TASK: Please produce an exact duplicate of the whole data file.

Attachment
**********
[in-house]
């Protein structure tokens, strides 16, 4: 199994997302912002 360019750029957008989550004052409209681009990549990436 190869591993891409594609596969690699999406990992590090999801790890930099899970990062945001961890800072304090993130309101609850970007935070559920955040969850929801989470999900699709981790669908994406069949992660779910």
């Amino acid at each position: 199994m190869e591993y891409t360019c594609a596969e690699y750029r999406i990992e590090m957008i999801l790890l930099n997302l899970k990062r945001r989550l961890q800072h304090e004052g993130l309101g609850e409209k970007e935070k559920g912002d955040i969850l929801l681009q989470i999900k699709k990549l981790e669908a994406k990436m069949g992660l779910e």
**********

[in-house]
């Protein structure tokens, strides 16, 4: 199994997302912002 360019750029957008989550004052409209681009990549990436 190869591993891409594609596969690699999406990992590090999801790890930099899970990062945001961890800072304090993130309101609850970007935070559920955040969850929801989470999900699709981790669908994406069949992660779910």
């Amino acid at each position: 199994m190869e591993y891409t360019c594609a596969e690699y750029r999406i990992e590090m957008i999801l790890l930099n997302l899970k990062r945001r989550l961890q800072h304090e004052g993130l309101g609850e409209k970007e935070k559920g912002d955040i969850l929801l681009q989470i999900k699709k990549l981790e669908a994406k990436m069949g992660l779910e």